Health insurance was developed to provide guaranteed coverage for sickness, injury and preventable health measures. Currently, the United States is facing a major challenge in controlling the cost of health care and providing coverage for everyone. This is why it is so important for the government to develop a new health care insurance plan. The purpose of this paper is to explore the history of health care, the major improvements made to coverage through the years. Discussing the healthcare reform and the plans to improve the quality, and cost of health care for everyone in the United States.
Birth of Health Insurance
Health insurance started in the early twentieth century when the ...view middle of the document...
With the guarantee of payment the first provider health care program was born. It was called Blue Shield. Blue Shield’s role was to “negotiate with doctors and hospitals for reduced prices in exchange for a high volume of customers and guaranteed payment. To make up for the loss of revenue, doctors and hospitals raised their prices for patients who did not have group health insurance” (1). A lot companies during the 19040s and 50s were able to offer their employees health care benefits, but for some this was not an option. Many of Americans and small businesses during this time period could not afford group health insurance. This meant that the government had to come up with new programs to provide coverage for the uninsured people.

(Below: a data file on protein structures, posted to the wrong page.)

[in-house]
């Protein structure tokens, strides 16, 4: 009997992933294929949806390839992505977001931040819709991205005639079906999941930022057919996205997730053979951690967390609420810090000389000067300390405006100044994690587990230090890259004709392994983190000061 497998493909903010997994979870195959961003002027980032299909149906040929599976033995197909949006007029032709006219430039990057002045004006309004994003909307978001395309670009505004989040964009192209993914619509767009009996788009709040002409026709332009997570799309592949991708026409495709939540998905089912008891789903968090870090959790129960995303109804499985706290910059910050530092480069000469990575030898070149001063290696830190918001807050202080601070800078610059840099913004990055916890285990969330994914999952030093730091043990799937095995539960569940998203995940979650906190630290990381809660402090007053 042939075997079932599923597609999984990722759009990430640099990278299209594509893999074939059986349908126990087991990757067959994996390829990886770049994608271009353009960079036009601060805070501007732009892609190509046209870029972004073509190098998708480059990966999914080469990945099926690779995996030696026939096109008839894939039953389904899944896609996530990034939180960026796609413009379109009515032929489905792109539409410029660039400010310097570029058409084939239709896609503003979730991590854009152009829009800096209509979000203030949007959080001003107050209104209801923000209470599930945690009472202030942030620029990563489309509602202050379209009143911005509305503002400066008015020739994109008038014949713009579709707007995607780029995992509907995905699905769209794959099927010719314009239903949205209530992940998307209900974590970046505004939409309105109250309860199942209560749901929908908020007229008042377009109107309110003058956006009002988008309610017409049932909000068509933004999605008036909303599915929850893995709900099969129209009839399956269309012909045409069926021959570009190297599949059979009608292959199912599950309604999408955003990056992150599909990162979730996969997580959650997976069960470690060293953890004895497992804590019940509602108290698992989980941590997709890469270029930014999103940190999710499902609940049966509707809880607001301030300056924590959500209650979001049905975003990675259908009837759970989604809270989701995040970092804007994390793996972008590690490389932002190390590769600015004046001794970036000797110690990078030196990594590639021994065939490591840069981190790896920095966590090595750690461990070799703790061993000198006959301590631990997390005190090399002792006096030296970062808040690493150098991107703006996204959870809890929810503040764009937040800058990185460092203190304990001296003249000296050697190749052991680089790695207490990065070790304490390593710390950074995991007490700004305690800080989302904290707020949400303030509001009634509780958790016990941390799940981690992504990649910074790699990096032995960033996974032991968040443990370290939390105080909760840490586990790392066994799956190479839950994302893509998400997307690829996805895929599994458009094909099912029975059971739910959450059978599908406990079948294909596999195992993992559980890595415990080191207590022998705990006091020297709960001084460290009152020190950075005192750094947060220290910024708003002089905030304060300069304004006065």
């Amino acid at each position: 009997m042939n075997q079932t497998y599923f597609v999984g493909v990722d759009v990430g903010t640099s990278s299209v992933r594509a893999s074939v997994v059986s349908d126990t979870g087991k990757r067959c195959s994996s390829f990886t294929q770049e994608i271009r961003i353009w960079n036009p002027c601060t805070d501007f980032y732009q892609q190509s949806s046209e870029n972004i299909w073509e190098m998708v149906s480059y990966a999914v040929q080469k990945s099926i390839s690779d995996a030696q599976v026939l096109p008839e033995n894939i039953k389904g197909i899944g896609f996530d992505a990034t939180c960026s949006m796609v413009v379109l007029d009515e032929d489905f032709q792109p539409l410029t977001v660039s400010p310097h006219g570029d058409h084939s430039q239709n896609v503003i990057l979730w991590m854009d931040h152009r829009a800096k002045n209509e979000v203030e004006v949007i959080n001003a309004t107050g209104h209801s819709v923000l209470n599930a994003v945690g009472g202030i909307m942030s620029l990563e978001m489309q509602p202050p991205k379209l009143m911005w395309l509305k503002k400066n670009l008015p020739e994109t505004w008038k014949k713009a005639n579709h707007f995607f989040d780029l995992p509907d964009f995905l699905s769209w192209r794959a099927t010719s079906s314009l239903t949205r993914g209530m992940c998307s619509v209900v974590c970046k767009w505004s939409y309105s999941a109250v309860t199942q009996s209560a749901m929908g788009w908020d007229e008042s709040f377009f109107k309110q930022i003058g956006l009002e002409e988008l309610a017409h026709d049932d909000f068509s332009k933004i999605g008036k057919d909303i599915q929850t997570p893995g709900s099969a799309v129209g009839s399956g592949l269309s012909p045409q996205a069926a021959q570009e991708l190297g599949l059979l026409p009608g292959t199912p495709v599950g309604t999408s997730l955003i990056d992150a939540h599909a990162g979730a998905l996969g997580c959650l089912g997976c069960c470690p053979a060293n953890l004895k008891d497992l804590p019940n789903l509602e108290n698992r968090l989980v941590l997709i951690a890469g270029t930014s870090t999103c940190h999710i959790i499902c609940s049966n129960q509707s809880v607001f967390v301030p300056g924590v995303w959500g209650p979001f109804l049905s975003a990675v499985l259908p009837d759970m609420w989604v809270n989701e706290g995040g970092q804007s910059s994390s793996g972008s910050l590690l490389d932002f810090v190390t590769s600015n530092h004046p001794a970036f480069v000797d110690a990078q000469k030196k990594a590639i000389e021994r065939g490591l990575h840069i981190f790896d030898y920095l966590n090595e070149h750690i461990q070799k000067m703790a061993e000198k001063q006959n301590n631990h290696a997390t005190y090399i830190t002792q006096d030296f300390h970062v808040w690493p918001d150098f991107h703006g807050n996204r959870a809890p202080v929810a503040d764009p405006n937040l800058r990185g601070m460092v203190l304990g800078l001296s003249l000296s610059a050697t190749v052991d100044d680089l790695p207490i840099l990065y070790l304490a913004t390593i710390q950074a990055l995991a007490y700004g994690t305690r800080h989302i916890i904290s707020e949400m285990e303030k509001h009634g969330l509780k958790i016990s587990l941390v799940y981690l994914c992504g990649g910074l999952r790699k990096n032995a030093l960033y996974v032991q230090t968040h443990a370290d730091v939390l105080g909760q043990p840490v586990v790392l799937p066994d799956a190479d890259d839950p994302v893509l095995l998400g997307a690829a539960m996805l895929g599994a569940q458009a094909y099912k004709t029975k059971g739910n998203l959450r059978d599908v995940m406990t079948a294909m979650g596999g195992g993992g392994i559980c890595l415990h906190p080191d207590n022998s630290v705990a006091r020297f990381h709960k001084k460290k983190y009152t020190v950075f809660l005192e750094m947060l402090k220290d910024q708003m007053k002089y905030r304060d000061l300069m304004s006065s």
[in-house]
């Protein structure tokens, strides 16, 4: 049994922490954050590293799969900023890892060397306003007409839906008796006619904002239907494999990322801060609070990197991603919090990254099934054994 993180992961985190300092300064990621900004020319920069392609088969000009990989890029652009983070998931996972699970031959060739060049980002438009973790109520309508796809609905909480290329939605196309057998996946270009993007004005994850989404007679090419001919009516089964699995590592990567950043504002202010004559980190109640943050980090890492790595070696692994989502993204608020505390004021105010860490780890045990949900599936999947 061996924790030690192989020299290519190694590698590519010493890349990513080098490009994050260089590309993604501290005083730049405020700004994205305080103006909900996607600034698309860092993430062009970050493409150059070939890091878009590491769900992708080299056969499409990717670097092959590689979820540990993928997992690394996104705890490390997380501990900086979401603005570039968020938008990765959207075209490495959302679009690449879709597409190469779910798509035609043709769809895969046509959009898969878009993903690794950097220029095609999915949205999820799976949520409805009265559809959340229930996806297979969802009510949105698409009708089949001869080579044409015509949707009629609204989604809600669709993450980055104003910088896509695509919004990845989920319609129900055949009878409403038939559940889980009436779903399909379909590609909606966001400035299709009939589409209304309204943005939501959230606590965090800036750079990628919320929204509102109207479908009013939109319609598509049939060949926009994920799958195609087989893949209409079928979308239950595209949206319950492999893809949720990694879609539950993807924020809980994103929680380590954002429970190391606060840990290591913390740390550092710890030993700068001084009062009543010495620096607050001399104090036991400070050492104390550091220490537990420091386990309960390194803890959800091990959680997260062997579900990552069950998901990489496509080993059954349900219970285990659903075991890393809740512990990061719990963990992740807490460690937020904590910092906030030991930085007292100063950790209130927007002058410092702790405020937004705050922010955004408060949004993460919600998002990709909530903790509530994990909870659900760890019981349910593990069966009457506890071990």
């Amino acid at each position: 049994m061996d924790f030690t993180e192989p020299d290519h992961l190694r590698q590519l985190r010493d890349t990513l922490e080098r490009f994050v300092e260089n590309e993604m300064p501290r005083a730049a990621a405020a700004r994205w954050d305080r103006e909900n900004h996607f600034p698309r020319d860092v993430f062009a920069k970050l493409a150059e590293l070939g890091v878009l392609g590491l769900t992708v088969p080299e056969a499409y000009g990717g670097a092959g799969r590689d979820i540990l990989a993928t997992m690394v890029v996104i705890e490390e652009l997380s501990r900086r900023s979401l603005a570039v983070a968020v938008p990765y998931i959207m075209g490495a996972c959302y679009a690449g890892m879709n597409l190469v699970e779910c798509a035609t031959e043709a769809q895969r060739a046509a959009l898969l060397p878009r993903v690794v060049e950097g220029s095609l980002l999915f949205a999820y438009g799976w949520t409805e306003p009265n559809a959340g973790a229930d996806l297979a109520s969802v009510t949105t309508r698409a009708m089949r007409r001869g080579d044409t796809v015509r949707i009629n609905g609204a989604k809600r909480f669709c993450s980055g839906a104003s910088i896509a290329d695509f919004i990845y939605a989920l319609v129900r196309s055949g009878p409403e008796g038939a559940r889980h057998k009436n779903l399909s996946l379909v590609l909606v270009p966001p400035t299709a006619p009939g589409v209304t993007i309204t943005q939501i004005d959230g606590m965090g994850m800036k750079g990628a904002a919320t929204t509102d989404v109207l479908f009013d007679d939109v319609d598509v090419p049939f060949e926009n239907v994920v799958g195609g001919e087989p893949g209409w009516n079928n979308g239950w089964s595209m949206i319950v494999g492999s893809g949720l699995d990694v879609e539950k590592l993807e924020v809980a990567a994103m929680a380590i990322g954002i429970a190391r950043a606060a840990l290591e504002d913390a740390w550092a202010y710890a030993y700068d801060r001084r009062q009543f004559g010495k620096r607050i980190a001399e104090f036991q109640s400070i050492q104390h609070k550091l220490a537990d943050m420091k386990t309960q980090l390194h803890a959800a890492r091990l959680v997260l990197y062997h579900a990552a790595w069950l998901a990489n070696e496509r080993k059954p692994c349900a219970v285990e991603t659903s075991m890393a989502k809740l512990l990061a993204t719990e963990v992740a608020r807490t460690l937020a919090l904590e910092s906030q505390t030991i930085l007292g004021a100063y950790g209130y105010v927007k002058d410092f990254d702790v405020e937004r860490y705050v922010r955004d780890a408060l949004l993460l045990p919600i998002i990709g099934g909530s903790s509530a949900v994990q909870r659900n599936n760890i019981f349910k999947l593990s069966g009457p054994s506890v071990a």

Improvements to Health Insurance
There was hope and a need for an insurance that would benefit the disabled, elderly and unemployed American people. The Medicare and Medicaid act of 1965 did just that and provided health insurance coverage to millions of Americans in need. There was a glimpse of light at the end of their dark tunnel “Medicare a uniform national health insurance program for the aged and certain disabled persons. [Along with] Medicaid which is administered by the states within broad federal guidelines and finances health services for certain low-income groups” (Lew “First Thirty Years of Medicaid” 262). Medicare was a much needed program; in 1966 there were 19 million elderly patients enrolled. It was a slow process, but eventually all the states participated in this program and by 1972 there were “18 million poor elderly, disabled, and families with dependent children [enrolled in the Medicare program]” (262). Though this was a big help with to the uninsured, there were still bigger issues that needed attention. Medical costs continued to climb and more and more people were unable to pay for their healthcare, who did not qualify for Medicare or Medicaid. This prompted the HMO, which stands health maintenance organization.
The HMO is similar to Blue Shield, however it was more than just doctors and hospital, agreeing to lower cost of care in trade for payment. It is an organization of hospitals, laboratories, primary care physician and specialty doctors which are all enrolled into the HMO program agreeing to accept a set payment price for the services rendered for everyone enrolled. The HMO is a prepaid insurance plan offered by the...